Sofija Stefanovic on Abigail Disney
I was nervous about meeting Abigail Disney. For one thing, she carries the name of the Disney empire, whose loyal subject I have been since toddlerhood. She is also a ‘do-gooder’, who devotes herself to charities and peacebuilding in warzones. Her documentary Pray the Devil Back to Hell, which tells the story of the Women of Liberia Mass Action for Peace, has become a powerful tool to mobilise African women in peacebuilding and conflict resolution, and may have been instrumental in leader Leymah Gbowee’s winning of the Nobel Peace Prize in 2011. To top it off, she’s a documentary filmmaker, a mother of four, and she holds a PhD in literature.
But this is our second Skype date and my feelings of inadequacy are long gone. I don’t even bother to kick the two sleeping dogs off my lap to simulate professionalism. I hear Abigail’s voice first; she hasn’t turned the camera on. She speaks fast and sounds a touch overwhelmed, with a note of laughter coming through. It’s 10pm New York time, and there’s a lot of action I can’t see. I hear red-faced kids bashing about at the end of a summer’s day. ‘Sorry Eamon, sorry guys, I need this room.’ Tonight, Abigail’s got two extras, children of Liberian friends.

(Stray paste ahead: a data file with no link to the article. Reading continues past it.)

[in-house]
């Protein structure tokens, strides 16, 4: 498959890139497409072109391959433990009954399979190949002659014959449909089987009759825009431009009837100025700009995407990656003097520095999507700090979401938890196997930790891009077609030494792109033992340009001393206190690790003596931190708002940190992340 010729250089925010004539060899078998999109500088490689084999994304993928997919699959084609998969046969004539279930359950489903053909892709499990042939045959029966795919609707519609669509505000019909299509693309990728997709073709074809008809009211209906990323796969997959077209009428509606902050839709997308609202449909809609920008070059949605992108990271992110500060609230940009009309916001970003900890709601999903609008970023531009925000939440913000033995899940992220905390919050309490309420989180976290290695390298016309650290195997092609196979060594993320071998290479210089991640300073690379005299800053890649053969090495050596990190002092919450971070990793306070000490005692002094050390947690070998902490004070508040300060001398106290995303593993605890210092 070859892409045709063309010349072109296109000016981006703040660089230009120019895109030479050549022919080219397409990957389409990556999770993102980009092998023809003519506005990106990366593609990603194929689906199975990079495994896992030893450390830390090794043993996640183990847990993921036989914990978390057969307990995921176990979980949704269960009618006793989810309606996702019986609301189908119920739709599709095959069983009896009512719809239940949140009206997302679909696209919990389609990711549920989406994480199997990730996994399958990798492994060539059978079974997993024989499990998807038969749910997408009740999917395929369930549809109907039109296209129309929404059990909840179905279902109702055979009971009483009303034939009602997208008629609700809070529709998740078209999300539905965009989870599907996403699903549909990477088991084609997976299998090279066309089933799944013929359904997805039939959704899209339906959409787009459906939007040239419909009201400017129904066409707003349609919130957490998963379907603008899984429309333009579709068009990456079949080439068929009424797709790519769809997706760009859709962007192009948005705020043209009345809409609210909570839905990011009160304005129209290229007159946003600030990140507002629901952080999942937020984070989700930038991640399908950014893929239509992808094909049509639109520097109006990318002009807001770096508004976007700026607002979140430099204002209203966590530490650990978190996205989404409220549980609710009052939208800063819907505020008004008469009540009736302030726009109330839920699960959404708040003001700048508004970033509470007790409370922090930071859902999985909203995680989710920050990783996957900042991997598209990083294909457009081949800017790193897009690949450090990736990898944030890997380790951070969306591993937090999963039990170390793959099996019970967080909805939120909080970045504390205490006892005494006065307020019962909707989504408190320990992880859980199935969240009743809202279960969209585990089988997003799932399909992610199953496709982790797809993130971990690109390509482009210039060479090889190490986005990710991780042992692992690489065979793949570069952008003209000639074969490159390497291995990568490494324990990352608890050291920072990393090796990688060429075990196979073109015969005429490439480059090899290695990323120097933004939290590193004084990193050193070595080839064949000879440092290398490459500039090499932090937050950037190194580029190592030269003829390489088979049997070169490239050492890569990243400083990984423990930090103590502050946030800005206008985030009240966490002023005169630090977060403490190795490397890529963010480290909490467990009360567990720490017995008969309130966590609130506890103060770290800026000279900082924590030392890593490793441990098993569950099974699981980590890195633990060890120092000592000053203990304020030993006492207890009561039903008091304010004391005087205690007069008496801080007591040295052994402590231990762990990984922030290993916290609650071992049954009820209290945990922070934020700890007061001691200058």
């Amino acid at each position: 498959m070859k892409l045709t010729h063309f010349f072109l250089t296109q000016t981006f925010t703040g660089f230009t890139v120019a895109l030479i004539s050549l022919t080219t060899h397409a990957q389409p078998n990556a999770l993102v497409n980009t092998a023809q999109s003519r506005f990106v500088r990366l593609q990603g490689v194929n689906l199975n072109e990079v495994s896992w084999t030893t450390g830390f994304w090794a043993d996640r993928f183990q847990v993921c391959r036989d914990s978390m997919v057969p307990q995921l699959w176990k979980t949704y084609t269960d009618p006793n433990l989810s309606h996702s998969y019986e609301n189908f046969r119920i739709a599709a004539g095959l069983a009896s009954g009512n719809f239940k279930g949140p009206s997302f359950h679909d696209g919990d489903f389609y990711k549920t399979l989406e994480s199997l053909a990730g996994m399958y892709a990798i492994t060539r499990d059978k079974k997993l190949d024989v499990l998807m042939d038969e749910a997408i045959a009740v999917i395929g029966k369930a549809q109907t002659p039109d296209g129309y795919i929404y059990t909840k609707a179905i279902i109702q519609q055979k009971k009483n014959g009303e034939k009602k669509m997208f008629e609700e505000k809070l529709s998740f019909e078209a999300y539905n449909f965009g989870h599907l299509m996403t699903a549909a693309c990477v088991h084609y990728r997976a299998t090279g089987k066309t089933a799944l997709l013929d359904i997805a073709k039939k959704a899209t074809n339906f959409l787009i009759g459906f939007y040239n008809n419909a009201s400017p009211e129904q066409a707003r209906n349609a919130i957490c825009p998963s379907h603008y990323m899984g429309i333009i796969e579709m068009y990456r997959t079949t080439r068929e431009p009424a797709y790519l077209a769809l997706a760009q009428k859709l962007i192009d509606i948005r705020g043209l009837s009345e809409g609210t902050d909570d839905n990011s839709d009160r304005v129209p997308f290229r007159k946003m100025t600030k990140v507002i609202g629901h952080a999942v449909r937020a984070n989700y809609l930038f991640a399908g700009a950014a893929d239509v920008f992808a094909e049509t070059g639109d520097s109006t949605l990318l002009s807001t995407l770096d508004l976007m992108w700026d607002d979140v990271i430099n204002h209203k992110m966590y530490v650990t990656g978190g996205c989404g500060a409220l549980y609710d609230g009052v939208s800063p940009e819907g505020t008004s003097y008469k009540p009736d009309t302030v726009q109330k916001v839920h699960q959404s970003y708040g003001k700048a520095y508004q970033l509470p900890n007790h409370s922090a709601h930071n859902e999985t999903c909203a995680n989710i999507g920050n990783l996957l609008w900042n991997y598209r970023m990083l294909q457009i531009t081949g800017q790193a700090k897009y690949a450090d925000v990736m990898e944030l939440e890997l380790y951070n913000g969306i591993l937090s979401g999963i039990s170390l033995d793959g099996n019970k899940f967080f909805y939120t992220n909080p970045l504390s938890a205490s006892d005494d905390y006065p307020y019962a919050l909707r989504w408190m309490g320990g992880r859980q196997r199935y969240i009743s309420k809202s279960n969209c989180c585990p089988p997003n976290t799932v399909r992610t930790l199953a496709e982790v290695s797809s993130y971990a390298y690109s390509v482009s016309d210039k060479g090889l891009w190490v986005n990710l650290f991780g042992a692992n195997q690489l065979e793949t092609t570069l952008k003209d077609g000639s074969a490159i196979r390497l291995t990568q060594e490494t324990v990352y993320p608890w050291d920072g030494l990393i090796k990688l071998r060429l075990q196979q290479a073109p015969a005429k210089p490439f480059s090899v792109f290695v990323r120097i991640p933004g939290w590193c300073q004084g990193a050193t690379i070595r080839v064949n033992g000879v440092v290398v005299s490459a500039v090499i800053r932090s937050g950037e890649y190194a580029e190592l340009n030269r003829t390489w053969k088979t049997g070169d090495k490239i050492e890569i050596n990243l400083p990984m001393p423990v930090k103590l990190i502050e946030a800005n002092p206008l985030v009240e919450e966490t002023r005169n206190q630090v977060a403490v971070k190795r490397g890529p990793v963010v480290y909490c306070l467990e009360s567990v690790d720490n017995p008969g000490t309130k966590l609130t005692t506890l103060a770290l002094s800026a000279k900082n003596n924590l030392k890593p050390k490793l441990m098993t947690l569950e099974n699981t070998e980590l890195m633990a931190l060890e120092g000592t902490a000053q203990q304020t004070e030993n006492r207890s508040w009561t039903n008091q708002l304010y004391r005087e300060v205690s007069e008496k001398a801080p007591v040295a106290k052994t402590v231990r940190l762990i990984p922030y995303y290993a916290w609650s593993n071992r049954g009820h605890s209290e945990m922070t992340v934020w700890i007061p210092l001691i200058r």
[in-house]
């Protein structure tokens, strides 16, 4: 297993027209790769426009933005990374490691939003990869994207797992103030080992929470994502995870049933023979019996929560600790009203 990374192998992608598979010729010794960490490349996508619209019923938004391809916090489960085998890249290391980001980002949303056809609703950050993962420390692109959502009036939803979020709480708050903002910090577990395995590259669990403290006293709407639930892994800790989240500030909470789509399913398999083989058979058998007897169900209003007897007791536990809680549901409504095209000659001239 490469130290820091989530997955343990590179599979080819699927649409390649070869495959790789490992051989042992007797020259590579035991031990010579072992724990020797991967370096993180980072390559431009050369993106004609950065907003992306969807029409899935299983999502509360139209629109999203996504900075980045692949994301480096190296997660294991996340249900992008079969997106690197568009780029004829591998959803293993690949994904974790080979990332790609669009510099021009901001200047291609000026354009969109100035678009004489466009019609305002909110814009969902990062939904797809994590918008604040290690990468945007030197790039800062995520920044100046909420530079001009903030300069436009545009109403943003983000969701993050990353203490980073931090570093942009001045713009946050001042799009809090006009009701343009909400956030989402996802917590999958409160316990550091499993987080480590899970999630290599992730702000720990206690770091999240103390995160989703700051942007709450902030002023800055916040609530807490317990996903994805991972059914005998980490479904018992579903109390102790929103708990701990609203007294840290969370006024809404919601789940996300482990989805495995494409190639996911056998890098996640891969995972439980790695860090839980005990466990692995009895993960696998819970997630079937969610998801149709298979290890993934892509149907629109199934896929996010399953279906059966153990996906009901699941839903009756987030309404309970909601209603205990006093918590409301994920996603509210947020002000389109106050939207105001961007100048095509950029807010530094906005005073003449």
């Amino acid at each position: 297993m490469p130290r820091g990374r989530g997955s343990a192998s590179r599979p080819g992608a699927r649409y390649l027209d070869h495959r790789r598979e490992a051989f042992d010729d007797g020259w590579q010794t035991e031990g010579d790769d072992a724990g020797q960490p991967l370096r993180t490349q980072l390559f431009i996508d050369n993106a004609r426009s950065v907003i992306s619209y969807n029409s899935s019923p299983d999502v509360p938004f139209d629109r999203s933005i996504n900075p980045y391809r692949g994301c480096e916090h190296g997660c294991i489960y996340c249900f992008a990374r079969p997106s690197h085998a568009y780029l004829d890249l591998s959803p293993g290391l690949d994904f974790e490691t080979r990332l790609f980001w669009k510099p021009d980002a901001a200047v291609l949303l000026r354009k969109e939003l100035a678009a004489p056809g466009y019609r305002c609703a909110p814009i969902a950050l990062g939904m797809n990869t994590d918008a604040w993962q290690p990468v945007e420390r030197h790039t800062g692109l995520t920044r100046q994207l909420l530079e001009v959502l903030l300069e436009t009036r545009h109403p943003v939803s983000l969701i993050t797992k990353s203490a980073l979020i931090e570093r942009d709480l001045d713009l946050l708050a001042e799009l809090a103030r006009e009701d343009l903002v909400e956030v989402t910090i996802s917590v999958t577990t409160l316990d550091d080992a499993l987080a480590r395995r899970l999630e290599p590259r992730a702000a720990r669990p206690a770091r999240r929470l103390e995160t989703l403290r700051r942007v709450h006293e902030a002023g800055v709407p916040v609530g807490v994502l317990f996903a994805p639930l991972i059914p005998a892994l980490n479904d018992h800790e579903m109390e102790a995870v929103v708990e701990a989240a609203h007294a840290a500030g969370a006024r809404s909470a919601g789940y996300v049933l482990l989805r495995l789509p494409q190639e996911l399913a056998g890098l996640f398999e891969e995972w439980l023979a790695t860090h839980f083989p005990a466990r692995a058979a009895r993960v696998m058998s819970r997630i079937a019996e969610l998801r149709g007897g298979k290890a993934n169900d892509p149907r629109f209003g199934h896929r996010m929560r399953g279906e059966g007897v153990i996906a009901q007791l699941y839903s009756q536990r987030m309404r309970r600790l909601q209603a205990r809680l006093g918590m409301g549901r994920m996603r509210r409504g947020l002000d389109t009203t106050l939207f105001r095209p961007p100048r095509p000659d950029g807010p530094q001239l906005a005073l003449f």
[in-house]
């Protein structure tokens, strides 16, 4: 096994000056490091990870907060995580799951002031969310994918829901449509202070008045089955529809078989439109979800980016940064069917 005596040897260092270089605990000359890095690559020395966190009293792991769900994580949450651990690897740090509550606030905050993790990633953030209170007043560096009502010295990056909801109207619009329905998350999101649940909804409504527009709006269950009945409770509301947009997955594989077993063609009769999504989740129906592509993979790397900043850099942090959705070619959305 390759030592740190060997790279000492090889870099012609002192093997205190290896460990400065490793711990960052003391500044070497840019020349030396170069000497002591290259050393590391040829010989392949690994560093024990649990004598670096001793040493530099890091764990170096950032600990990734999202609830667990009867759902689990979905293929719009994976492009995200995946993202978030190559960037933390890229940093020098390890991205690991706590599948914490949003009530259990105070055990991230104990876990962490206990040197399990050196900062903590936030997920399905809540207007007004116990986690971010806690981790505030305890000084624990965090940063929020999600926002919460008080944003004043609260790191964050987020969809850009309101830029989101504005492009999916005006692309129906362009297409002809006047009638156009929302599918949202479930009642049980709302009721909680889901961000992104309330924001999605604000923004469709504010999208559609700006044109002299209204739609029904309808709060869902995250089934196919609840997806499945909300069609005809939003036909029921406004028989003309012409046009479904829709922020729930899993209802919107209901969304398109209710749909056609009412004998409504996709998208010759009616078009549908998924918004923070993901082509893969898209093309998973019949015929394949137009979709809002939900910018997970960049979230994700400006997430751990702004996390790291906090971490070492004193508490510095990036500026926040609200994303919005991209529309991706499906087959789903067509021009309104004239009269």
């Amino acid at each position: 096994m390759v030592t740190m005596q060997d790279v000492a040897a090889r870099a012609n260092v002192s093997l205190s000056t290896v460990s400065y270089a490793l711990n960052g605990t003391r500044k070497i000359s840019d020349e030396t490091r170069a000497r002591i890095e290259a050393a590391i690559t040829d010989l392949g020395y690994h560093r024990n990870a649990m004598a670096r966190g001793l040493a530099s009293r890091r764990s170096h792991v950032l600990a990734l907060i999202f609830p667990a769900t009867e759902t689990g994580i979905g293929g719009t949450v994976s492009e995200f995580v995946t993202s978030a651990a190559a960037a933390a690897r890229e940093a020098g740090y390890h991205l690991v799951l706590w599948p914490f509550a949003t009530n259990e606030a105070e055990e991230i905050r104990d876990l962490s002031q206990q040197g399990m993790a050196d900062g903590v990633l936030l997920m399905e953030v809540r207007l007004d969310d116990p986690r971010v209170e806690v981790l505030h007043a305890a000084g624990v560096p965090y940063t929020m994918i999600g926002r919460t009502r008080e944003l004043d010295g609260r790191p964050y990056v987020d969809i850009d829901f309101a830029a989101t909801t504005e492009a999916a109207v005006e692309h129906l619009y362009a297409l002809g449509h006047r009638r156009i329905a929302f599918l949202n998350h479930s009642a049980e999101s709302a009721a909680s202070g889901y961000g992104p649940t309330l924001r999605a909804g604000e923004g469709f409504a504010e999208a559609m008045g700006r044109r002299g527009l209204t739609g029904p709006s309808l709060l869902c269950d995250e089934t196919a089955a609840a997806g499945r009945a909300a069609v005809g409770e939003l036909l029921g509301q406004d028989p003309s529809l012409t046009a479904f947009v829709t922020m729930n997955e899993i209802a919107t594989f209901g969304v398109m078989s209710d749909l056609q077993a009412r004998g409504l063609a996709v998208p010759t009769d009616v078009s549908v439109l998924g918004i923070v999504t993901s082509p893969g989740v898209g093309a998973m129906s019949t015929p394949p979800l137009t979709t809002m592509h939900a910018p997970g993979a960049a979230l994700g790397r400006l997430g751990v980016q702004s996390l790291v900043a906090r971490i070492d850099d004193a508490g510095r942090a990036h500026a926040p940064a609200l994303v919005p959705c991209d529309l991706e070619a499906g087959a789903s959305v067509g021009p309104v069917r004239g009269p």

With a warning of, ‘I look like hell,’ Abigail turns her camera on. She’s in her bedroom. We stay here long enough for me to admire the painting behind her, layers upon layers of white paint. Then the internet connection is lost.
She reappears several minutes later. She seems to be in a cupboard, surrounded by coats. ‘No, I’m on the floor at the entrance of the house. This is often where I find myself. In life,’ she laughs.
Each time someone passes, Abigail turns the computer on them. ‘This is Sofija, in Australia. Say hi.’ Abigail is capable of stopping mid-complex-thought, having an exchange about teeth-brushing with a child, and finishing her sentence, as if the small boy in pyjamas who just said goodnight was a figment of my imagination.
As we settle into our hallway chat, Abigail’s daughter Olivia and her friend try to sneak out with a bottle of wine. They have to hop over Abigail. ‘Now you see what a permissive mother I am,’ she sighs. Then Banksy starts barking. Abigail tries to grab the dog, unaware that pandemonium is about to occur—because here in Melbourne, my two mutts spring to alertness. They answer Banksy’s call and suddenly, three dogs are barking wholeheartedly and we can’t hear each other anymore. Our interview continues in this funny, punctuated way.